Jan 2, 2020

Eco-friendly ways to protect the Dutch coast: Building with Nature around the Eastern Scheldt

Originally posted on October 22nd, 2016

As second year Aquatic Eco Technologists, one of our major assignments is to learn how to carry out proper research and set up a research report. We chose, out of four research topics, a  project for Building with Nature.  So when the HZ Building with Nature research group organized their annual excursion for minor students from universities in  the Netherlands, we had the privilege to join them! The purpose of the day is to show the Building with Nature research locations around the Eastern Scheldt. Read on to learn how eco-friendly ways are used in Zeeland to protect us from future floods.

29888728312_5b58e6db76_o.pngOur tight scedule with many interesting stops

At 8.15 we were all ready to go. Our backpacks filled with lunch, rubber boots and dry socks. We took off from Vlissingen to our first stop: the Eastern Scheldt Storm Surge Barrier. This barrier was designed after the flood in 1953 to protect the Eastern Scheldt from flooding again. The most interesting thing we learned is that a major dam like this is not always the best solution, because it can lead to changes in the surrounding environment.

29373192254_e6ab716835_o.jpgThe group at the mussel beds in Viane. © Edwin Paree 

We made a minor stop at the ‘Plompe Toren’. In the tower we learned about the history of flooding on the island Schouwen – Duiveland. After a short coffee break with a delicious piece of apple pie we travelled further to Viane where we first needed our rubber boots! They definitely came in handy while walking over oysters and walking through the water to the mussel banks. The research carried out here focuses on the growth of mussels.  As a bonus we got the chance to taste oysters and seaweed, all fresh from the sea!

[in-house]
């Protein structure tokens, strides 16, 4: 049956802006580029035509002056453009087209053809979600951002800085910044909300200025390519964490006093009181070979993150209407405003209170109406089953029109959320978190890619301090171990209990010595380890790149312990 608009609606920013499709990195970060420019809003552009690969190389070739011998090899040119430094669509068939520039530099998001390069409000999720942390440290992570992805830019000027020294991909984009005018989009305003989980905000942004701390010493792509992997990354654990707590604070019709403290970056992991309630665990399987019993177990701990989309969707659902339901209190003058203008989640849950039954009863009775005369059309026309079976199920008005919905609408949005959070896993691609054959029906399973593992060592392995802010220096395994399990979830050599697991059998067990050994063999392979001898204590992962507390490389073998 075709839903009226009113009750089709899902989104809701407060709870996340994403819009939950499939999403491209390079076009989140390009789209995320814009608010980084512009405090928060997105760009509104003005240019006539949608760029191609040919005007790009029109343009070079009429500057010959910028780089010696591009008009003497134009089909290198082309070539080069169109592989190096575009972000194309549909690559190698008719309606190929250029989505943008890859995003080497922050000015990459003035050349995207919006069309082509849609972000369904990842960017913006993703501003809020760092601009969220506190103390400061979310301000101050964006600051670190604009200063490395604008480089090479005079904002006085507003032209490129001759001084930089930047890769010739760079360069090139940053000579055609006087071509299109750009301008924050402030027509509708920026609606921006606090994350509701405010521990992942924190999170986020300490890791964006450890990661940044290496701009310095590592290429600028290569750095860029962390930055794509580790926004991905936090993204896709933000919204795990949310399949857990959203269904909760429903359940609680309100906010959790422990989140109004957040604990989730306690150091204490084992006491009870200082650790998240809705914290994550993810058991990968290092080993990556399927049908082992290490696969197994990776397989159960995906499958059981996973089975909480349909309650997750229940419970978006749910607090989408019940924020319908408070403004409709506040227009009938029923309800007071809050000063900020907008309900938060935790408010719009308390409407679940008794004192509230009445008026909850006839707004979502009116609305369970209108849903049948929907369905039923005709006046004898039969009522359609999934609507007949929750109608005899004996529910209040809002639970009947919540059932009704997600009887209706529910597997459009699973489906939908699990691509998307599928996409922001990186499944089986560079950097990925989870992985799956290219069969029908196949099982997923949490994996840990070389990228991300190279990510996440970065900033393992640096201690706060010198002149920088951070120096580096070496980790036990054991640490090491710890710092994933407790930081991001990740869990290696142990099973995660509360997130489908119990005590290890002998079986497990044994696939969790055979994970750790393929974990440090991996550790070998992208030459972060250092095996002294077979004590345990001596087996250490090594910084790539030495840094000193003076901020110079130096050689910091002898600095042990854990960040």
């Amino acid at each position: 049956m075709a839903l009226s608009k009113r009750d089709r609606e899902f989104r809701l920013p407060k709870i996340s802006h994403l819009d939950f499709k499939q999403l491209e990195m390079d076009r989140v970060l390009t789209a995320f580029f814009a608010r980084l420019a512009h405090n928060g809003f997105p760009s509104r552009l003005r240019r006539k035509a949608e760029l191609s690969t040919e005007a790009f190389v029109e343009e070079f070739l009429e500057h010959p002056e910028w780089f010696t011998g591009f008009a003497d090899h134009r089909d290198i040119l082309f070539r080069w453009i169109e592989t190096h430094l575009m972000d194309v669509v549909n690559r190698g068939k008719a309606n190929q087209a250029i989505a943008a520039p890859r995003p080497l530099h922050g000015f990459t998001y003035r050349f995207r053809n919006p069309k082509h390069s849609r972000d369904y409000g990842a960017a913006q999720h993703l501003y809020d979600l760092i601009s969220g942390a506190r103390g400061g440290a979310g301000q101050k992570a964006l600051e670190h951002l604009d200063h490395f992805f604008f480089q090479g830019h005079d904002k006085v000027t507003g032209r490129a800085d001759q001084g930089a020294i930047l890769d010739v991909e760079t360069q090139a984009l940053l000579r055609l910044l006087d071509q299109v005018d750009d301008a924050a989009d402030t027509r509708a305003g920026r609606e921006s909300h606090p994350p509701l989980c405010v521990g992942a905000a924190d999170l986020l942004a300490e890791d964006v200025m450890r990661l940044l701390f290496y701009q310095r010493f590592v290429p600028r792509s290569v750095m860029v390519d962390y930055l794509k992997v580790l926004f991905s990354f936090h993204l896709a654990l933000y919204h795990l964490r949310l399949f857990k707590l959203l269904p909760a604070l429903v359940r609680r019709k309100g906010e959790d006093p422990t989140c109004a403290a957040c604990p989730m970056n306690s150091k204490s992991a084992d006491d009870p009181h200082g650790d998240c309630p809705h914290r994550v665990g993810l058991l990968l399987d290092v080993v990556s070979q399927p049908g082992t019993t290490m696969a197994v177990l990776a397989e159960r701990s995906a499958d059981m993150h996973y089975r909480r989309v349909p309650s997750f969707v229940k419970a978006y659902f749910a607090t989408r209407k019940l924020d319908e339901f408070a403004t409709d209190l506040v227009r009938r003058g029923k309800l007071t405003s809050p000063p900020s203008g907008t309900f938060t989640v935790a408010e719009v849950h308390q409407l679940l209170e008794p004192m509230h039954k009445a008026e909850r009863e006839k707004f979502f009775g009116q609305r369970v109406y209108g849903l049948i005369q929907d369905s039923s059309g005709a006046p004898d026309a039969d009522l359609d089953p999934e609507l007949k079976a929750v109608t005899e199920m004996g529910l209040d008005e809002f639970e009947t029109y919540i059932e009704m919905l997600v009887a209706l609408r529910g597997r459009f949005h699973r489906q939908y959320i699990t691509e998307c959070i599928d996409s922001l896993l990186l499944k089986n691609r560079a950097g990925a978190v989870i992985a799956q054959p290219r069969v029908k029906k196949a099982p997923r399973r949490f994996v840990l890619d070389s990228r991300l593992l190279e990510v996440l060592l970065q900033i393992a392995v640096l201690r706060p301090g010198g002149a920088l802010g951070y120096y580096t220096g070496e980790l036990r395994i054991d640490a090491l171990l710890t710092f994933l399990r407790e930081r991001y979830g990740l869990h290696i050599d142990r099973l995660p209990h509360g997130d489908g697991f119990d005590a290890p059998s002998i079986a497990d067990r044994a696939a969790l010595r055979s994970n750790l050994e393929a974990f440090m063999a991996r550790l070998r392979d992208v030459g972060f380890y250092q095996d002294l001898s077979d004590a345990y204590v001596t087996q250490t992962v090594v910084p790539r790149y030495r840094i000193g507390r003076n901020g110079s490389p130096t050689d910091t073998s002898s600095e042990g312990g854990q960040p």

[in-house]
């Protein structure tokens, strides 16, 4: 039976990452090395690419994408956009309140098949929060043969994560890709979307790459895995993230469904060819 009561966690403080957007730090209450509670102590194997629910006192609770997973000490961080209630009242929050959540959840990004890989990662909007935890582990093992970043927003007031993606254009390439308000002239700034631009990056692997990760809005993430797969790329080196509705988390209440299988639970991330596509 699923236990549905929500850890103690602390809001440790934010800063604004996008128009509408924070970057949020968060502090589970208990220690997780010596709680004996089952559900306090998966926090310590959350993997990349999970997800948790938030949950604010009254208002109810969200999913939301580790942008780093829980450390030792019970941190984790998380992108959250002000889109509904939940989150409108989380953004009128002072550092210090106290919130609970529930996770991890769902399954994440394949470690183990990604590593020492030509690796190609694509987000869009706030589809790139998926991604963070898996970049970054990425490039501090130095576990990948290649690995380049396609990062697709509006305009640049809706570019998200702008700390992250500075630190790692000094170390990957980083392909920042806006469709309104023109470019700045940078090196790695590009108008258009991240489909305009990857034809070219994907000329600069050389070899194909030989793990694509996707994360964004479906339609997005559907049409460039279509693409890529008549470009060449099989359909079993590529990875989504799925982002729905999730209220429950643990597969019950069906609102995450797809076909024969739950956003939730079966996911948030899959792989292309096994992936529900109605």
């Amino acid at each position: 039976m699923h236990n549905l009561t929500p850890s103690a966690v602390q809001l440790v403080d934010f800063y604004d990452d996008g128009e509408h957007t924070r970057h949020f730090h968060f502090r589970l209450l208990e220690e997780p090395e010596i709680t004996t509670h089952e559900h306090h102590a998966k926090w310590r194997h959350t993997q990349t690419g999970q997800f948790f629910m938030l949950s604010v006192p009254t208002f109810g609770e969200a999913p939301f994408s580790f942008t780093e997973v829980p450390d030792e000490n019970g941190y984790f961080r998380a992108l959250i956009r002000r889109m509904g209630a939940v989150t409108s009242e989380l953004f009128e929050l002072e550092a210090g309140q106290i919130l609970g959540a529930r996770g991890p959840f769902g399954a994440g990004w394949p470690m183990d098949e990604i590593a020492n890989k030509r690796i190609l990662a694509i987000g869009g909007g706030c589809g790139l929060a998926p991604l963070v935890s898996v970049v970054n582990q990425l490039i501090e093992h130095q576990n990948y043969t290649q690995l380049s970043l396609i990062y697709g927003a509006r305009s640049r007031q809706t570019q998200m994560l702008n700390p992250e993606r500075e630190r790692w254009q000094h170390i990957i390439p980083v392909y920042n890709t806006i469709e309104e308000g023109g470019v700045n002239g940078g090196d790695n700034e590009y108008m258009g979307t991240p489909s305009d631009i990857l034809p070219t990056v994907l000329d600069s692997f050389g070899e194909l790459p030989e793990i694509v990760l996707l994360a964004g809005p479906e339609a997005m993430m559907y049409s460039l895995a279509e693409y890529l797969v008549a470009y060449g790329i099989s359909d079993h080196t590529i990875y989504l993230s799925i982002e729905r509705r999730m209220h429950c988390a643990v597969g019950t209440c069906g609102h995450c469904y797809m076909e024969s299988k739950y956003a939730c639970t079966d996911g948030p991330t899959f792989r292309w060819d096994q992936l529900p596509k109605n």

29706973140_87d8d4b88f_o.jpgTasting seaweed. © Edwin Paree 

Our next stop was in Sint- Annaland, where we looked at the reinforcement of the dike. Different types of blocks were used that are more eco-friendly. Because of the nice, sunny weather some of us decided to take a quick swim before moving on.

29373213824_1e81eef42d_o.jpg© Edwin Paree 

On the Oysterdam our rubber boots got covered in a new layer of mud while walking through the water to the oyster beds. The oyster beds protect the dikes against wave action, but also stabilizes sand in sand banks. As a positive side effect it increases biodiversity by attracting species.

29374220953_5590ccee39_o.jpgLearning about the Oysterdam. © Edwin Paree 

One of the companies also involved in this project is NIOZ. NIOZ is an institute that is doing applied scientific research on important processes in delta areas, coastal seas and open oceans. We visited NIOZ in Yerseke where we attended a presentation about their research, which was interesting and also very helpful for our research assignment. Last but not least we went for some fresh kibbeling to fill our stomach after a long but fun day in the field.

29374226633_72c8888297_o.jpg© Edwin Paree 

Thanks to the research group Building with Nature for letting us join this fun and interesting day. We have seen a lot of different projects and received useful information for our research assignment.

Are you interested in other examples of Building with Nature? Check out this blog post about the Sand Motor – one of the largest Building with Nature projects in the world.  


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